The stage of transition of individuals with autism spectrum disorder from adolescence to young adulthood

The Stage Of Transition Of Individuals With Autism Spectrum Disorder From Adolescence To Young Adulthood

The stage of transition of individuals with autism spectrum disorder from adolescence to young adulthood

Writer: Daniel Hertzberg

translation: a. Lujain Bin Jadid

In the past twenty years, Daniel and his colleagues administered a social skills battery to individuals diagnosed with autism spectrum disorder, Their ages range from 5 to 18 years. This program teaches individuals with autism spectrum disorder how to recognize emotions and how to conduct conversations. and solve problems, How to build real friendships.

About five years ago, Some of those who completed the program reached out to us about helping them transition into young adulthood. They were concerned about the challenges involved in attending college, Choosing a career path, And success at work, and live independently, And how to form social relationships. Since the available resources were few for them.

Individuals diagnosed with autism spectrum disorder often have poorer social and occupational outcomes than any other group of disabilities. As they face difficulty in receiving financial wages, Difficulty forming relationships and difficulty participating in society.

The researcher and his colleagues expressed their desire to help individuals with autism spectrum disorder, They have created a curriculum that helps individuals with ASD manage the stresses and challenges associated with the transition to young adulthood while training parents, caregivers, and related persons to assist in how to learn and implement the skills.

The researchers analyzed the literature on interventions used with individuals diagnosed with schizophrenia who have similar problems coping with the demands of adult life. Accordingly, a 20-week program for individuals diagnosed with autism spectrum disorder was developed. The program combines the inclusion of social skills appropriate for this age with the functional training module on adaptive skills that was developed at the University of California, Los Angeles teaches social skills, independence skills, and other daily living skills.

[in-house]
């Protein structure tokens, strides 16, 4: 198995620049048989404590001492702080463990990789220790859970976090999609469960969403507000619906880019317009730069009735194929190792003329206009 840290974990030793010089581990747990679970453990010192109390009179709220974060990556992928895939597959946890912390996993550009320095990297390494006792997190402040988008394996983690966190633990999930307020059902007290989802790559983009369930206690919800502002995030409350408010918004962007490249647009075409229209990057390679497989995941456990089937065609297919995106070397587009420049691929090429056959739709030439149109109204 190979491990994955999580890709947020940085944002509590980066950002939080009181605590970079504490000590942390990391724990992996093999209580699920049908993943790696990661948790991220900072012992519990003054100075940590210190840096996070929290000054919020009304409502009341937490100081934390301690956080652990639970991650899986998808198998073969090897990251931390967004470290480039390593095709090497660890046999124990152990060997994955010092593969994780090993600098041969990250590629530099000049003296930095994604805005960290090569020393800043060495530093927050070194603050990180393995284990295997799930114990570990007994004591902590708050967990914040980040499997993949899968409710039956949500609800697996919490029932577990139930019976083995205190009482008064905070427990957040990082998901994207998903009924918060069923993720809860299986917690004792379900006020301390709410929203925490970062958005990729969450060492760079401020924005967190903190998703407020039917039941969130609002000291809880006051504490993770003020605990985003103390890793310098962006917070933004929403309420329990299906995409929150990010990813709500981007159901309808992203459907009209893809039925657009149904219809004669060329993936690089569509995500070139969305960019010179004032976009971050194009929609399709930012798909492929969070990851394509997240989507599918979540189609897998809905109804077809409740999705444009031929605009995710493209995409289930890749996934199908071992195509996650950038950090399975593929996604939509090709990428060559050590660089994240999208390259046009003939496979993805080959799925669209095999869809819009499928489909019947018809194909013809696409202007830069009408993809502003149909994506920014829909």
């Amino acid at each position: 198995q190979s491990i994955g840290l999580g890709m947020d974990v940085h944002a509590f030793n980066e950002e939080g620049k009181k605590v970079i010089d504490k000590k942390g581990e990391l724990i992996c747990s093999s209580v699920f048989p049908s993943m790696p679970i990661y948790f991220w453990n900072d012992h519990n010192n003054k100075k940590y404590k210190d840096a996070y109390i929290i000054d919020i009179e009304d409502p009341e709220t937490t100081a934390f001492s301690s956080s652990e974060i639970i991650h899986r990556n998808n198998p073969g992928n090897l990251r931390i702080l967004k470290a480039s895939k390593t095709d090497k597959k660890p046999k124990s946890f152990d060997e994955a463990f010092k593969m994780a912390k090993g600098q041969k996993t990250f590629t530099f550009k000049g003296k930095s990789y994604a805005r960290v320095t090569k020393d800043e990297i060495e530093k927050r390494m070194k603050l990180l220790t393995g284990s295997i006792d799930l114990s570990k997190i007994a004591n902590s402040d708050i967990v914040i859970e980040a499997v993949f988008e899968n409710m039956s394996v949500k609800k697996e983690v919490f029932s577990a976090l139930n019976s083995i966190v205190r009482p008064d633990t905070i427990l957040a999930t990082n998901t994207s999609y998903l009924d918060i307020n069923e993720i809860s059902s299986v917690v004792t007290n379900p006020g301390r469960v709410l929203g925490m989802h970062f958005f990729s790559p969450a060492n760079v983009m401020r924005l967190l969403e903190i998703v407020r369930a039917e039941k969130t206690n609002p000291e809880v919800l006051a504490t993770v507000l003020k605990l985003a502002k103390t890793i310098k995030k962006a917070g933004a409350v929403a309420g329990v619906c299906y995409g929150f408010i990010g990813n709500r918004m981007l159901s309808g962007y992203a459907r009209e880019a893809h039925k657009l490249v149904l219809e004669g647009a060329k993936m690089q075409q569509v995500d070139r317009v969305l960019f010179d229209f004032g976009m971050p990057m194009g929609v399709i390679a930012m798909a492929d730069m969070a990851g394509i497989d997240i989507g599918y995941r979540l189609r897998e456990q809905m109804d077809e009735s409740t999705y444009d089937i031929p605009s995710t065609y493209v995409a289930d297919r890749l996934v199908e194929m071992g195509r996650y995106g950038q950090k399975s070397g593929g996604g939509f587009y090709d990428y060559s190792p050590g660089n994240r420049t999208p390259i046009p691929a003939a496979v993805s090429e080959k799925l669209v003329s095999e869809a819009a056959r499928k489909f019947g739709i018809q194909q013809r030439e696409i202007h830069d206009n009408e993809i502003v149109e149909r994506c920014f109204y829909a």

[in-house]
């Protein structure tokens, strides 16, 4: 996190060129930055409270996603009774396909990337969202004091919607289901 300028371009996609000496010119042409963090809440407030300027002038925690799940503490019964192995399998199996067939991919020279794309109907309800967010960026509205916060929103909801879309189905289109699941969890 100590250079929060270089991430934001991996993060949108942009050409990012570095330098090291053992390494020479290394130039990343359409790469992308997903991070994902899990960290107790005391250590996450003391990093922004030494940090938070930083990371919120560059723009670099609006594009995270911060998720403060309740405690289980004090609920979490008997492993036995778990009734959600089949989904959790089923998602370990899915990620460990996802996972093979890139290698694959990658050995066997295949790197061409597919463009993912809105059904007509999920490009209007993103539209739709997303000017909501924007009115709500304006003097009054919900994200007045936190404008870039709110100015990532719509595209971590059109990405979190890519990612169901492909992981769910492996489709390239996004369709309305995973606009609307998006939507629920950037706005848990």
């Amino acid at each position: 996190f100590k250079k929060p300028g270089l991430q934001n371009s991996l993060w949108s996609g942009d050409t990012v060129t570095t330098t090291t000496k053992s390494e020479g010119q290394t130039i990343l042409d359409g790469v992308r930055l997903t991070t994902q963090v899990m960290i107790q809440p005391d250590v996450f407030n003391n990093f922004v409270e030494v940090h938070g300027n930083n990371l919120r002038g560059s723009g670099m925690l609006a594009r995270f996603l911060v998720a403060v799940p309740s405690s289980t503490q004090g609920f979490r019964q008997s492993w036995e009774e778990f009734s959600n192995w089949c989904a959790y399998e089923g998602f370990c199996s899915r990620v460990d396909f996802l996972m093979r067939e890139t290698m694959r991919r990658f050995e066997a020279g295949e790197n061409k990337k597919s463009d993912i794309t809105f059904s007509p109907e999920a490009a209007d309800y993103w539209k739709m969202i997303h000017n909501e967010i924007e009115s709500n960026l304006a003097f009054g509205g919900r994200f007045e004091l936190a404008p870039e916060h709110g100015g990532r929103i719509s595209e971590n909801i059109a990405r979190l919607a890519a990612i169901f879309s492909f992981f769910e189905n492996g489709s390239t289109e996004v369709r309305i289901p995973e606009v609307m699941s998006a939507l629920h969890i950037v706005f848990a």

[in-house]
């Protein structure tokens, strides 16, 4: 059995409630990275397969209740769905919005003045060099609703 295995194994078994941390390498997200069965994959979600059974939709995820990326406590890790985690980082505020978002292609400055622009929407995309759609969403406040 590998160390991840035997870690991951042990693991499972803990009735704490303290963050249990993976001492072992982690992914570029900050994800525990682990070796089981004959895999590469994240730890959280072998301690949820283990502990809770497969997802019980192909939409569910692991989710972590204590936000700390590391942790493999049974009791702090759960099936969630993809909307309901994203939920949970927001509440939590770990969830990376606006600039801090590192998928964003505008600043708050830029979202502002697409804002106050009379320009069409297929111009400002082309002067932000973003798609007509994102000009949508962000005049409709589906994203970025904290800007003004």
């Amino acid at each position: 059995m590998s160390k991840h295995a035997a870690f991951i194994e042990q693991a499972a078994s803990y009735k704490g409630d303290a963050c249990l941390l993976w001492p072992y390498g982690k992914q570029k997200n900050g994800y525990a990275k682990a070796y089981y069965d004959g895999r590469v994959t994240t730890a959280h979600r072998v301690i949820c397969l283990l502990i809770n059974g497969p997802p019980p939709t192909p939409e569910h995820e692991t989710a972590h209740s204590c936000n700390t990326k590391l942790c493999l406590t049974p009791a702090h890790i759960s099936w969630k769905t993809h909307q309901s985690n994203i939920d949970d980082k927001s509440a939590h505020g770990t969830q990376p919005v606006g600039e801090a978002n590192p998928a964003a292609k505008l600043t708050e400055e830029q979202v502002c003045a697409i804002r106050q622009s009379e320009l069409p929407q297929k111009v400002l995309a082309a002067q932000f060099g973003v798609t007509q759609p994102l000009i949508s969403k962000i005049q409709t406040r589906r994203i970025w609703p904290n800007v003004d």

The experimental group included 13 participants from individuals diagnosed with autism spectrum disorder, aged between 18-24 years. With the inclusion of a weekly meeting for parents of participants to discuss the difficulties faced by adults, as well as attending lectures on services provided to individuals with autism spectrum disorder.

Unpublished training results indicate a high level of satisfaction for youth with autism spectrum disorder and their parents. Participants also reported a significant improvement in planning and organization skills.

Second version 2.0

The team and collaborators have also developed a second edition program that includes modules on how to cope with stress and develop coping skills, The goal here is to reduce the exposure of young people with autism spectrum disorder to avoiding social situations, as we believe that this behavior is responsible for the depressing statistics of social and professional outcomes.

The duration of the program is 20 weeks, The groups included both youth with autism spectrum disorder and social trainers, Parents, The curriculum is designed in a way that gives them opportunities to interact and collaborate.

The first unit includes four introductory lessons to teach basic concepts, Such as understanding social contexts as the idea of ​​social behavior may vary across social situations and contexts with individual adults, Lessons also include active listening and giving feedback for youth with ASD.